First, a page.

f the Federal Republic of Germany (2001)



Honorary Doctorate in Science, University of Colorado (2001)



Goff Smith Prize, University of Michigan (2002)



IEEE Medal of Honor (2002)



Election to National Academy of Sciences (2004)


Selected Early Publica
tions:



[1]

H. Kroemer, “Quasi
-
Electric and Quasi
-
Magnetic Fields in Non
-
Uniform
Semiconductors,”
RCA Review
, vol.
18
, pp. 332
-
342, 1957.


, “Theory of a Wide
-
Gap Emitter for Transistors,”
Proc. IRE,

vol.
45
, pp. 1535
-
1537, 1957.



[2]

H. Kroemer, “A Prop
osed Class of Heterojunction Injection Lasers,”
Proc. IEEE
,
vol.
51
, pp. 1782
-
1783, 1963.



[3]

H. Kroemer, “Solid State Radiation Emitters,” U.S. Patent 3,309,553, March 14,
1967. (Filed Aug. 16, 1963).



[4]

H. Kroemer, “Theory of the Gunn Effect,”
Proc.

IEEE
, vol.
52
, p. 1736, 1964.



[5]

H. Kroemer, “Heterostructures for Everything: Device Principle of the 1980’s?,”
Jpn. J. Appl. Phys.
, vol.
20

(Supplement 20
-
1), pp. 9
-
13, 1981.



[6]

H. Kroemer, “Heterostructure Bipolar Transistors and Integrated Circ
uits,”
Proc.
IEEE
, vol.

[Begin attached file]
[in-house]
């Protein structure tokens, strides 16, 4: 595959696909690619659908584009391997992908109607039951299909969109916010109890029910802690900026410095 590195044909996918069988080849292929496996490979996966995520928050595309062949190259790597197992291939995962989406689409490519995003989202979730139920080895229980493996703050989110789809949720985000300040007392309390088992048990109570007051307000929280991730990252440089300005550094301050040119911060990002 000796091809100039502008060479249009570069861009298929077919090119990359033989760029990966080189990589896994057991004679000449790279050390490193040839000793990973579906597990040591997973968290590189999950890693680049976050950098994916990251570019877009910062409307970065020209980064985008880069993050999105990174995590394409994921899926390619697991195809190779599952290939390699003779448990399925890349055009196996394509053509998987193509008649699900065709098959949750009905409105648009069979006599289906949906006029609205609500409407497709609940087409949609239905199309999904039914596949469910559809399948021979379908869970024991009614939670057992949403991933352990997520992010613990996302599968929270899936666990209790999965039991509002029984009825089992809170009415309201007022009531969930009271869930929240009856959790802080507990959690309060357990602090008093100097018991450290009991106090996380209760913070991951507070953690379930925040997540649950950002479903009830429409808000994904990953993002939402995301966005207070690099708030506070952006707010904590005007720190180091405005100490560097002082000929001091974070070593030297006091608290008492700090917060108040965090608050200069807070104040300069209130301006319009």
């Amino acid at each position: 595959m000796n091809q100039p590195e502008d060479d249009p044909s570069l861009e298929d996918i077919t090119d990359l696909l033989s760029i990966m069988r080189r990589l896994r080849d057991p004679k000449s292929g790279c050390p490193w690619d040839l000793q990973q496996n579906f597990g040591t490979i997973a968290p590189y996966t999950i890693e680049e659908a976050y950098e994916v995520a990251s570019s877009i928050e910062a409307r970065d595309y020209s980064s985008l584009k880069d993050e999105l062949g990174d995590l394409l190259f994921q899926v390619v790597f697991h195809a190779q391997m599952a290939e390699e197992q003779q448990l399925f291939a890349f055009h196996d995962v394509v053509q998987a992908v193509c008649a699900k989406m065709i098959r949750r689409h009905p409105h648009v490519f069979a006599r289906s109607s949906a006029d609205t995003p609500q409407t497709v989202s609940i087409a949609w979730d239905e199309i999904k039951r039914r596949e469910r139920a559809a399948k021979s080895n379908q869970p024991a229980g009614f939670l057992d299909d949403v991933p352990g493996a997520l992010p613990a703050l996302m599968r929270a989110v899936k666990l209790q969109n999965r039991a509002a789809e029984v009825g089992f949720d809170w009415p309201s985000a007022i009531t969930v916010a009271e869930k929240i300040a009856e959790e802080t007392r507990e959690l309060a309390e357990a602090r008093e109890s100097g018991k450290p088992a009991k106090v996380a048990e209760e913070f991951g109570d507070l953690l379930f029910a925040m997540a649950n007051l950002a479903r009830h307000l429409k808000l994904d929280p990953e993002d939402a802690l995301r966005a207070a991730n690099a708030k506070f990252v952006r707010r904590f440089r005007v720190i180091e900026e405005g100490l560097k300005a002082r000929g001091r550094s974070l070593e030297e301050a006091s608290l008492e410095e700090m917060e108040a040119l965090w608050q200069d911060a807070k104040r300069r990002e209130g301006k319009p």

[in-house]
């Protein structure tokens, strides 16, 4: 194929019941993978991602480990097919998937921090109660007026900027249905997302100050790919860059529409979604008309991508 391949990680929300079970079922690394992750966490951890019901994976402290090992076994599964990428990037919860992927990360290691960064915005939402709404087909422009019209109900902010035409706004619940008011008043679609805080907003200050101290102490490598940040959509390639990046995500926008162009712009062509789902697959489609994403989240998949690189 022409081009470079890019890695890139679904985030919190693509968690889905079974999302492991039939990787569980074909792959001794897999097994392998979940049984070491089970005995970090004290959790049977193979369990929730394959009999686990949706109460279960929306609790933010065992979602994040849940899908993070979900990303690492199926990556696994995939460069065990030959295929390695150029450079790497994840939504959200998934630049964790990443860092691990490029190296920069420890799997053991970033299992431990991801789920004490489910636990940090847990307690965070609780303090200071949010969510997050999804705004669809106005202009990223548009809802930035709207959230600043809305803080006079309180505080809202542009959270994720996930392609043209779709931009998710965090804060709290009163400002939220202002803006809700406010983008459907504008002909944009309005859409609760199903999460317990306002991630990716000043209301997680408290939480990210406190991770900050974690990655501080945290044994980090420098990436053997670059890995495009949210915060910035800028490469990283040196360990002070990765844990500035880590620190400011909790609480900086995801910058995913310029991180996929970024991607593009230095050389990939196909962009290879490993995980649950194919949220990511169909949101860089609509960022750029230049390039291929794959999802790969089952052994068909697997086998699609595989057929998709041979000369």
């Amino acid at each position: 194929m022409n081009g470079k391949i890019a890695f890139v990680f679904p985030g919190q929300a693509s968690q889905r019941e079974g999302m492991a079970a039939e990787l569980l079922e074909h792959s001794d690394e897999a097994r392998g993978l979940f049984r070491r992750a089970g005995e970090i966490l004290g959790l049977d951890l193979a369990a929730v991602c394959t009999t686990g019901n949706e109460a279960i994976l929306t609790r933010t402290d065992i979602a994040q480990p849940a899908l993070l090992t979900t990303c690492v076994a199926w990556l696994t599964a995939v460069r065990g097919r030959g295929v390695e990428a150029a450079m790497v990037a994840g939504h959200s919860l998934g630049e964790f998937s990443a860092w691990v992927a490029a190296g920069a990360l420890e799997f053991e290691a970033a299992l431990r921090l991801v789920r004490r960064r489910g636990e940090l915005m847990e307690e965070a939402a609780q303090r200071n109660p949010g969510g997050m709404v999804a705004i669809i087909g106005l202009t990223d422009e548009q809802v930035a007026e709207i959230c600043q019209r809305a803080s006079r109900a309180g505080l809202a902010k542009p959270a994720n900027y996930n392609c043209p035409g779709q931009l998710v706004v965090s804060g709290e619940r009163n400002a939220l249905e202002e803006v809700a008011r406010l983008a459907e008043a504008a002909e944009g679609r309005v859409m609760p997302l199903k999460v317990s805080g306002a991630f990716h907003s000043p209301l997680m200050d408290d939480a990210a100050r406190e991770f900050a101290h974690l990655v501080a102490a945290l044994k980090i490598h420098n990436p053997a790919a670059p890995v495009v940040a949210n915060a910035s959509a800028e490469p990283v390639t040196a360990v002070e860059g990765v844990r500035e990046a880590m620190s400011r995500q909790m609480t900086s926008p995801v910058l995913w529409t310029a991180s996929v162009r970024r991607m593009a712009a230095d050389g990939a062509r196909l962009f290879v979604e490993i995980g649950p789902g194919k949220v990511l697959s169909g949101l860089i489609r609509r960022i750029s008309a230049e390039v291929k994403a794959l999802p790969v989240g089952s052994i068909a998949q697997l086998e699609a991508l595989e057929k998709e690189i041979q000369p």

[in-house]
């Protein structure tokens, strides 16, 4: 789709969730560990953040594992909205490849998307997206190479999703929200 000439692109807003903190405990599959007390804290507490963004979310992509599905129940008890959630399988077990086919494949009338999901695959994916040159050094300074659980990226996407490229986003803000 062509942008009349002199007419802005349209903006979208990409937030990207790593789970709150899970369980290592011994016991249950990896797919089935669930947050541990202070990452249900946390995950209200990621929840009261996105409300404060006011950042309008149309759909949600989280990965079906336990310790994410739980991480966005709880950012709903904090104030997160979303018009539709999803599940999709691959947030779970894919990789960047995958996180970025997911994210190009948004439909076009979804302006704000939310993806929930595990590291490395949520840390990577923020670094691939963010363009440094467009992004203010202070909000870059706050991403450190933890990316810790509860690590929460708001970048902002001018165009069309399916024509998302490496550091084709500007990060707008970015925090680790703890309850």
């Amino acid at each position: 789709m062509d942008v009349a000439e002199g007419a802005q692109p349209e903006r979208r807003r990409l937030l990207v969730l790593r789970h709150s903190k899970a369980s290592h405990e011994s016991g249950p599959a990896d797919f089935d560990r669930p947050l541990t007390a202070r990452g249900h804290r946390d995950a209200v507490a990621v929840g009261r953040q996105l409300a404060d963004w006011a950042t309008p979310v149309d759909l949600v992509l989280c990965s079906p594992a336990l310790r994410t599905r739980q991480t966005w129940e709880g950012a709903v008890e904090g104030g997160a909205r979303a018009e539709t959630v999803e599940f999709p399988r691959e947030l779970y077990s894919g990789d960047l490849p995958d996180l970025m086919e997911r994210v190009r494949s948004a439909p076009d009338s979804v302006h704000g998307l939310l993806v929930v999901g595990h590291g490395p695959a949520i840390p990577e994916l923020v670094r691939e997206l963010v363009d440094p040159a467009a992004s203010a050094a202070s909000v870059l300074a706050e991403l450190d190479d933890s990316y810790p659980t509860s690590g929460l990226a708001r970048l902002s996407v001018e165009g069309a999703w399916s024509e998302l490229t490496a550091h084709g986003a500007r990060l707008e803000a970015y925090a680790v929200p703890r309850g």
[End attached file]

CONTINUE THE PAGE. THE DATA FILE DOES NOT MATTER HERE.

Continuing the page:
70
, pp. 13
-
25, 1982.


Selected Recent Publications



[7]

M. Thomas, H.
-
R. Blank, K. C. Wong, H. Kroemer, and E. Hu, “Current
-
voltage
characteristics of semiconductor
-
coupled superconducting weak links with large
electrode separation
s,”
Phys. Rev. B
, vol.
58
, pp. 11676
-
11684, 1998.



[8]

H. Kroemer, “Quasiparticle dynamics in ballistic weak links under weak voltage
bias: an elementary treatment,”
Superlattices and Microstructures
, vol.
25
: pp,
877
-
889, 1999.



[9]

H. Kroemer, “Large
-
amplitude oscillation dynamics and domain suppression in a
superlattice Bloch oscillator,”
cond
-
mat
/0009311, Sept. 2000.



[10]

H. Kroemer, “Nobel Lecture: Quasi
-
electric fields and band offsets: Teaching
electrons new tricks,”
Reviews of Modern Physics
,
vol.
73
, pp. 783
-
793, 2001.



[11]

H. Kroemer, “Speculations about Future Directions,”
J. Crystal Growth
, vol.
207
,
pp. 17
-
22, 2003.



[12]

H. Kroemer, “Wave Packet Dynamics in a Biased Finite
-
Length Superlattice,”
cond
-
mat
/0310019, Oct. 2003



[13]

H. Kro
emer, “The Thomas precession factor in spin
-
orbit interaction,”

Am. .f Physics
, vol.
72
, pp. 51
-
52 2004.



[14]

H. Kroemer, “The 6.1 Angstrom family (InAs, GaSb, AlSb) and its
heterostructures: a selective review,”
Physica E
, vol.
20
, pp. 196
-
203, 2004.



[15]

H. Kroemer, “Nano
-
whatever: Do we really know where we are heading?”
Physica
Status Solidi (a),

vol.
202
, pp. 957
-
964, 2005.